What Was The Difference Between Roosevelt And Woodrow Wilson

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Theodore Roosevelt and Woodrow Wilson, both becoming presidents in an era dominated by private trusts and powerful businessmen, sought to revive American Democracy from its ashes. Theodore Roosevelt, having a semi-conservative perception of monopolies, believed strong American Capitalism could let America compete with the other great world powers. Roosevelt also believed that small businesses should be able to compete with the large trusts, as long as they are aware of the sheer power of the trusts. Above all, however, Roosevelt stressed the importance of government intervention in America’s economics. Redefining the power of the president, Roosevelt established many government agencies and commissions to combat the power of the large conglomerates. …show more content…
Whereas Theodore Roosevelt tolerated corporate monopolies, Woodrow Wilson dissented monopolies, describing them “indefensible and intolerable” (Wilson). Specifically addressing monopolies on raw materials, Wilson declared that “independent development….[would be] absolutely impossible” if the trusts gained private control over the trusts (Wilson). Wilson’s ultimate goal, like Roosevelt, was to restore American Democracy; private control of anything, from natural resources to manufacturing industries, threatened any hope of a restored democracy. Because Wilson refused to tolerate monopolies, he did not advocate for the same level “healthy competition” that Roosevelt had advocated for. Instead, Wilson called for more equality…[as he believed] there must be no squeezing out of the beginner, no crippling his credit” (Wilson). In his proposed program New Freedom, Wilson called for a meritocracy; believing in the small entrepreneur, Wilson encouraged Americans to come up with “invention[s] which would improve the kind of machinery” being used (Wilson). A successful entrepreneur that created good for American society was described as having American “brains” (Wilson). Wilson used Andrew Carnegie as an example of American “brains;” while most leaders of big …show more content…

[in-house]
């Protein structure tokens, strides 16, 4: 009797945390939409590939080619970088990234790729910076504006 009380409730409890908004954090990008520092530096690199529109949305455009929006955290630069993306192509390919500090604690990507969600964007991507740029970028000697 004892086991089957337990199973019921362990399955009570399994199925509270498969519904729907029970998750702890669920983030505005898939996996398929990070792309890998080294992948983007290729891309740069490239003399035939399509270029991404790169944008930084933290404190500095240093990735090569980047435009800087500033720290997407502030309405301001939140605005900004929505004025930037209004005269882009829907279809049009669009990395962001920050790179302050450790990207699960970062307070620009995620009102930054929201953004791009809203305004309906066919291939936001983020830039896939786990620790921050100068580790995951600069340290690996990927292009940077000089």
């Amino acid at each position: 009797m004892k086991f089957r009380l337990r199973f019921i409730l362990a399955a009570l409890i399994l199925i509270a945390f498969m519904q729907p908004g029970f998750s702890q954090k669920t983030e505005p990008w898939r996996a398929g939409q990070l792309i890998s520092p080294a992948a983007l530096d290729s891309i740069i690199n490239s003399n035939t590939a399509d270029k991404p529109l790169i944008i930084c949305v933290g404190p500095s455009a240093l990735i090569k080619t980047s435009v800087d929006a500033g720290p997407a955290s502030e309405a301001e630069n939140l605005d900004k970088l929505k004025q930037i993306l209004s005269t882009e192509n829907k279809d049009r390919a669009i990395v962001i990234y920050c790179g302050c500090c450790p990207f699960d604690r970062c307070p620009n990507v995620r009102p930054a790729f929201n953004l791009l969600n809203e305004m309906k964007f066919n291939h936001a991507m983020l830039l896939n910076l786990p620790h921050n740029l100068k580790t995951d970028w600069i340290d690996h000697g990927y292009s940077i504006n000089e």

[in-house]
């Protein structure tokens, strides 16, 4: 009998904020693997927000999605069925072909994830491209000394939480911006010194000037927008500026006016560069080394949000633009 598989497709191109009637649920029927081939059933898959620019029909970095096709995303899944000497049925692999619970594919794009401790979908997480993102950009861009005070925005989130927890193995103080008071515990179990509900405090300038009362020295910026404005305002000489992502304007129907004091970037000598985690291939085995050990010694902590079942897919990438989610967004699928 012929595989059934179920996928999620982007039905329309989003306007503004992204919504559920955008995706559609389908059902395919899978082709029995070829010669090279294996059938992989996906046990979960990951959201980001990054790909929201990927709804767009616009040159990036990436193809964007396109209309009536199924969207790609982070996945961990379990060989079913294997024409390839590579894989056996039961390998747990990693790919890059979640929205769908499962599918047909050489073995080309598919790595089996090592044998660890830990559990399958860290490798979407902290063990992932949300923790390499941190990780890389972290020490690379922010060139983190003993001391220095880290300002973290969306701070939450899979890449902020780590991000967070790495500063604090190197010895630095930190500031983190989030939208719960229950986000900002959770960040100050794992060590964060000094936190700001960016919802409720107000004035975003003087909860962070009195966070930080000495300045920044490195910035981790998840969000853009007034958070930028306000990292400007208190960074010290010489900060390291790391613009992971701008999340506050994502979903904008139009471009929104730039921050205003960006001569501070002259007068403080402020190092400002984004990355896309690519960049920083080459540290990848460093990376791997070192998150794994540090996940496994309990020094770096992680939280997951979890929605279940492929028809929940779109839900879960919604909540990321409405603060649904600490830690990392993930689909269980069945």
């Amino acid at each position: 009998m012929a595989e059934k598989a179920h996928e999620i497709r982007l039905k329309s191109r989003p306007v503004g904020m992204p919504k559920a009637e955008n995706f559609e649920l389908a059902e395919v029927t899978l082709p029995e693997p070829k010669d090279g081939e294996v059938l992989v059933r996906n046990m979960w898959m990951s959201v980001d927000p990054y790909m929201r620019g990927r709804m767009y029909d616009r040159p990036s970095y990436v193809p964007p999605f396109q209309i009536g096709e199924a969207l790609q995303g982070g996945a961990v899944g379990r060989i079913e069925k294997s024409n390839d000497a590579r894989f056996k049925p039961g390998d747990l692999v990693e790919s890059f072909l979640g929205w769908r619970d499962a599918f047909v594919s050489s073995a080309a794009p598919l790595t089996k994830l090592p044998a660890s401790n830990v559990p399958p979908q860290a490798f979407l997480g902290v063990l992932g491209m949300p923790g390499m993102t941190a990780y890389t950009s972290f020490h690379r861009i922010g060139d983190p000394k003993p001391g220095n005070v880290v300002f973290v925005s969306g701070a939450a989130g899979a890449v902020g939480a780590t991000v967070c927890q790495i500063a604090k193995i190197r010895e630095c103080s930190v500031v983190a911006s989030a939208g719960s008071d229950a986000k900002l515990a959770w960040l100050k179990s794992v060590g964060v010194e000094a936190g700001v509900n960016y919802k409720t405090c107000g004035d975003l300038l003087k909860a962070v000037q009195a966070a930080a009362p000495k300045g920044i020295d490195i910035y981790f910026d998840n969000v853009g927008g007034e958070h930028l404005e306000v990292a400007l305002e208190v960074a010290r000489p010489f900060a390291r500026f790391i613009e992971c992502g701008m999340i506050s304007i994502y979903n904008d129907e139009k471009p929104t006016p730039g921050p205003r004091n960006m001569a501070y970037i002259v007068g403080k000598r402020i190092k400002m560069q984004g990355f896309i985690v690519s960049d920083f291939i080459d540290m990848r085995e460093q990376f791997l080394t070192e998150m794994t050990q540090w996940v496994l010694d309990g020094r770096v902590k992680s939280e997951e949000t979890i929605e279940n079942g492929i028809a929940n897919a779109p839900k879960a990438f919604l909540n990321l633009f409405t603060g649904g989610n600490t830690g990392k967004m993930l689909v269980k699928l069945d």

Roosevelt, seeing how monopolies could make America competitive with the other major world powers, offered to work with the “concentration” of capital in certain industries as long as the government gained the control over certain aspects of the economy. Redefining his role as the president, Roosevelt demanded control over various governmental agencies, interstate commerce, and the effort to eradicate corporate abuses. As president, Roosevelt believed he represented the common good, and his increased control over the economy reflected the interests of America. Wilson, however, was intolerant towards the trusts. Rather than believing in “healthy competition,” Wilson believed in fair play. Along with his effort to eradicate the trusts, Wilson gave the power towards the small companies by advocating for their fair treatment. Because the small companies are the trusts’ rivals in some cases, Wilson made sure the power of the trusts did not overshadow the companies trying to gain funding and develop their brands. Additionally, Wilson admired the entrepreneurs who invented new methods and materials, calling them the next generation of American “brains” (Wilson). In his address on his antitrust efforts, Wilson pointed to Andrew Carnegie as an example of American

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